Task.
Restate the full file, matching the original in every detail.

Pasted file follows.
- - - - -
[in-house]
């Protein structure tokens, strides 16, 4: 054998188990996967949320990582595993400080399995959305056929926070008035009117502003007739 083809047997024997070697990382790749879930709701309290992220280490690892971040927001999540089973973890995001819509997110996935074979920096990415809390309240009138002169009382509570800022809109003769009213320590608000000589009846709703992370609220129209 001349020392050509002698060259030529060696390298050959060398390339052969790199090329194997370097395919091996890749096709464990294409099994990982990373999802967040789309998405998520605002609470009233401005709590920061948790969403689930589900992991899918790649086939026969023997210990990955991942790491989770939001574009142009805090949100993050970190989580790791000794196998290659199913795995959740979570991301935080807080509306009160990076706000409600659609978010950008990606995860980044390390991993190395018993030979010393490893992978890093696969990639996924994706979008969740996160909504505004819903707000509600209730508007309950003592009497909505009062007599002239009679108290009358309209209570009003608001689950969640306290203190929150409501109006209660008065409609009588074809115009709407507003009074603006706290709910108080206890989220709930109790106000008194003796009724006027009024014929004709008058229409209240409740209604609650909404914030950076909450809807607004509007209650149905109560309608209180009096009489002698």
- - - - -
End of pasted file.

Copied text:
[in-house]
């Protein structure tokens, strides 16, 4: 054998188990996967949320990582595993400080399995959305056929926070008035009117502003007739 083809047997024997070697990382790749879930709701309290992220280490690892971040927001999540089973973890995001819509997110996935074979920096990415809390309240009138002169009382509570800022809109003769009213320590608000000589009846709703992370609220129209 001349020392050509002698060259030529060696390298050959060398390339052969790199090329194997370097395919091996890749096709464990294409099994990982990373999802967040789309998405998520605002609470009233401005709590920061948790969403689930589900992991899918790649086939026969023997210990990955991942790491989770939001574009142009805090949100993050970190989580790791000794196998290659199913795995959740979570991301935080807080509306009160990076706000409600659609978010950008990606995860980044390390991993190395018993030979010393490893992978890093696969990639996924994706979008969740996160909504505004819903707000509600209730508007309950003592009497909505009062007599002239009679108290009358309209209570009003608001689950969640306290203190929150409501109006209660008065409609009588074809115009709407507003009074603006706290709910108080206890989220709930109790106000008194003796009724006027009024014929004709008058229409209240409740209604609650909404914030950076909450809807607004509007209650149905109560309608209180009096009489002698």